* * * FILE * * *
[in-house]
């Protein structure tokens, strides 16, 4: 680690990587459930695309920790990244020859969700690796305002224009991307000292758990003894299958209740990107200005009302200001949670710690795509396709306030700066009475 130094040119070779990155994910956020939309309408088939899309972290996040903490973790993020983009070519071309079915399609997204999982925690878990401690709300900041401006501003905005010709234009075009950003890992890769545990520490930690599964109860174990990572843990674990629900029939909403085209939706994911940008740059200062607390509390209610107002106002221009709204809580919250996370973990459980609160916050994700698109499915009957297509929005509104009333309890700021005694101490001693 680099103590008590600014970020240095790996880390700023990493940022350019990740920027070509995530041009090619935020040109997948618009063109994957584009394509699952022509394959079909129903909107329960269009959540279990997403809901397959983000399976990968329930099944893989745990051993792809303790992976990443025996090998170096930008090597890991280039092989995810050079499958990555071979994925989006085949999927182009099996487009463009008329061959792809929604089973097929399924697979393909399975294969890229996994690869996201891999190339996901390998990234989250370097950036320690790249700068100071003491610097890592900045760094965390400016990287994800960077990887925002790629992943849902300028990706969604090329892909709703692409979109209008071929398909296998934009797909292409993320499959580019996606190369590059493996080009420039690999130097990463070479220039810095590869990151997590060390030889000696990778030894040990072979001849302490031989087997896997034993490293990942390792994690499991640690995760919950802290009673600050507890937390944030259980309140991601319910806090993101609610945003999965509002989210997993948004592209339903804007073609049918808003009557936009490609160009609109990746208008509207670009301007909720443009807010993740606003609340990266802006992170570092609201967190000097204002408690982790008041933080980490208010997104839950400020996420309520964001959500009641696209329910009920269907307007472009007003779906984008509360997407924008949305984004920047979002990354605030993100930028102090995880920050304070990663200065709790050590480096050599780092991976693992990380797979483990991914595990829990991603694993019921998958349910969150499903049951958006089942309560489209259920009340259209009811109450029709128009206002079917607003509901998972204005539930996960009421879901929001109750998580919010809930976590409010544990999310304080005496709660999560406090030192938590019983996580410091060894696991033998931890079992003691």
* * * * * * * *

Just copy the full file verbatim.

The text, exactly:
[in-house]
């Protein structure tokens, strides 16, 4: 680690990587459930695309920790990244020859969700690796305002224009991307000292758990003894299958209740990107200005009302200001949670710690795509396709306030700066009475 130094040119070779990155994910956020939309309408088939899309972290996040903490973790993020983009070519071309079915399609997204999982925690878990401690709300900041401006501003905005010709234009075009950003890992890769545990520490930690599964109860174990990572843990674990629900029939909403085209939706994911940008740059200062607390509390209610107002106002221009709204809580919250996370973990459980609160916050994700698109499915009957297509929005509104009333309890700021005694101490001693 680099103590008590600014970020240095790996880390700023990493940022350019990740920027070509995530041009090619935020040109997948618009063109994957584009394509699952022509394959079909129903909107329960269009959540279990997403809901397959983000399976990968329930099944893989745990051993792809303790992976990443025996090998170096930008090597890991280039092989995810050079499958990555071979994925989006085949999927182009099996487009463009008329061959792809929604089973097929399924697979393909399975294969890229996994690869996201891999190339996901390998990234989250370097950036320690790249700068100071003491610097890592900045760094965390400016990287994800960077990887925002790629992943849902300028990706969604090329892909709703692409979109209008071929398909296998934009797909292409993320499959580019996606190369590059493996080009420039690999130097990463070479220039810095590869990151997590060390030889000696990778030894040990072979001849302490031989087997896997034993490293990942390792994690499991640690995760919950802290009673600050507890937390944030259980309140991601319910806090993101609610945003999965509002989210997993948004592209339903804007073609049918808003009557936009490609160009609109990746208008509207670009301007909720443009807010993740606003609340990266802006992170570092609201967190000097204002408690982790008041933080980490208010997104839950400020996420309520964001959500009641696209329910009920269907307007472009007003779906984008509360997407924008949305984004920047979002990354605030993100930028102090995880920050304070990663200065709790050590480096050599780092991976693992990380797979483990991914595990829990991603694993019921998958349910969150499903049951958006089942309560489209259920009340259209009811109450029709128009206002079917607003509901998972204005539930996960009421879901929001109750998580919010809930976590409010544990999310304080005496709660999560406090030192938590019983996580410091060894696991033998931890079992003691």